How do I isolate x (or P or T...) in a formula?
Rearranging equations to solve for a given variable
Equations as important geological tools
Although this may seem like magic, you don't have to be a "mathemagician" to do this. This page is designed to give you some tools to call upon to help you to learn some simple steps to help you to solve an equation for any of the variables (letters that represent the element or quantity of interest).
Why should I manipulate equations?
Believe it or not, there are many good reasons to develop your ability to rearrange equations that are important to the geosciences. It can save time, help you with units and save some brain space! Here are some reasons to develop your equation manipulation skills (in no particular order):
- Equations are easier to handle before inserting numbers! And, if you can isolate a variable on one side of the equation, it is applicable to every similar problem that asks you to solve for that variable!
- If you know how to manipulate equations, you only have to remember one equation that has all the variables of question in it - you can manipulate it to solve for any other variable! This means less memorization!
- Manipulating equations can help you keep track of (or figure out) units on a number. Because units are defined by the equations, if you manipulate, plug in numbers and cancel units, you'll end up with exactly the right units (for a given variable)!
Where is this used in the geosciences?
To be honest, equation manipulation occurs in almost every aspect of the geosciences. Any time you see a P or T or ρ or x (or even =), there is an equation that you could manipulate. Because equations can be used to describe lots of important natural phenomena, being able to manipulate them gives you a powerful tool for understanding the world around you!
See the Practice Manipulating Equations page for just a few examples.
A Review of Important Rules for Rearranging Equations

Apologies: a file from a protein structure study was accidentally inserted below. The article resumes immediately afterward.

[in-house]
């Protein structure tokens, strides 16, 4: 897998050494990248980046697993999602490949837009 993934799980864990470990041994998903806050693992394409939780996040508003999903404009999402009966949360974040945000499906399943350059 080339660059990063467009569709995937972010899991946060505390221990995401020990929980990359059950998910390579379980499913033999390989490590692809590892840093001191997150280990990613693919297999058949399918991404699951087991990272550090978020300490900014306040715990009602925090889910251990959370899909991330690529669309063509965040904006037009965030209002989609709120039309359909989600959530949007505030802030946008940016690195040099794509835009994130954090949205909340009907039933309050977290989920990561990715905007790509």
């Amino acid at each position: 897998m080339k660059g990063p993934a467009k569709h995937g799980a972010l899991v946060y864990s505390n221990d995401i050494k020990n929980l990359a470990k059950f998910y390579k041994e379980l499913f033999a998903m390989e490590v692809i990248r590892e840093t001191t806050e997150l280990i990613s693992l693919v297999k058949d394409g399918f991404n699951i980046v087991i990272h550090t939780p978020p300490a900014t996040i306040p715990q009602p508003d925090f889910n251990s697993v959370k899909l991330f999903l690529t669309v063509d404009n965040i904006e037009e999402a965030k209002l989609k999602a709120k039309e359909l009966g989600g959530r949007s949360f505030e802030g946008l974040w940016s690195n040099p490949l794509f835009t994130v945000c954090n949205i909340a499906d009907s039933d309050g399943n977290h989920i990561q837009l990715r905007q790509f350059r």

You probably learned a number of rules for manipulating equations in a previous algebra course. It never hurts to remind ourselves of the rules. So let's review:
- RULE #1: you can add, subtract, multiply and divide by anything, as long as you do the same thing to both sides of the equals sign. In an equation, the equals sign acts like the fulcrum of a balance: if you add 5 of something to one side of the balance, you have to add the same amount to the other side to keep the balance steady. The same thing goes for an equation - doing the same operation to both sides keeps the meaning of the equation from changing.
- RULE #2: to move or cancel a quantity or variable on one side of the equation, perform the "opposite" operation with it on both sides of the equation. For example if you had g-1=w and wanted to isolate g, add 1 to both sides (g-1+1 = w+1). Simplify (because (-1+1)=0) and end up with g = w+1.
Some simple steps for manipulating equations
Here are some simple steps for manipulating equations. Under each step you will find an example of how to do this with an example that uses the geologic context of density (a measure of mass per unit volume).
- Assess what you have (which of the variables do you have values for?, what units are present?, etc.). DO NOT plug in any numbers yet!
- Determine which of the variables you want as your answer. (What is the question asking you to calculate? What is the unknown variable?)
- Rearrange the equation so that the unknown variable is by itself on one side of the equals sign (=) and all the other variables are on the other side. RULE #1: you can add, subtract, multiply and divide by anything, as long as you do the same thing to both sides of the equals sign.
- NOW plug in the numbers! Replace known variables with their values and don't forget to keep track of units!
- Determine the value of the unknown variable by performing the mathematical functions. That is, add, subtract, multiply and divide according to the equation you wrote for step 2.
- Ask yourself whether the answer is reasonable in the context of what you know about the geosciences and how much things should weigh.
- I'm ready to practice! (These problems have worked answers.)
- I still need more help! (See the links below for more help with equations).
More help with equationsThe chemistry department at Texas A&M has a math review page about Algebraic Manipulation.
The Economics and Business faculty at University of Sidney has a page where you can practice your equation manipulation skills! Take the algebraic manipulation quizzes!
This page was written and compiled by Dr. Jennifer M. Wenner, Geology Department, University of Wisconsin Oshkosh and Dr. Eric M. Baer, Geology Program, Highline Community College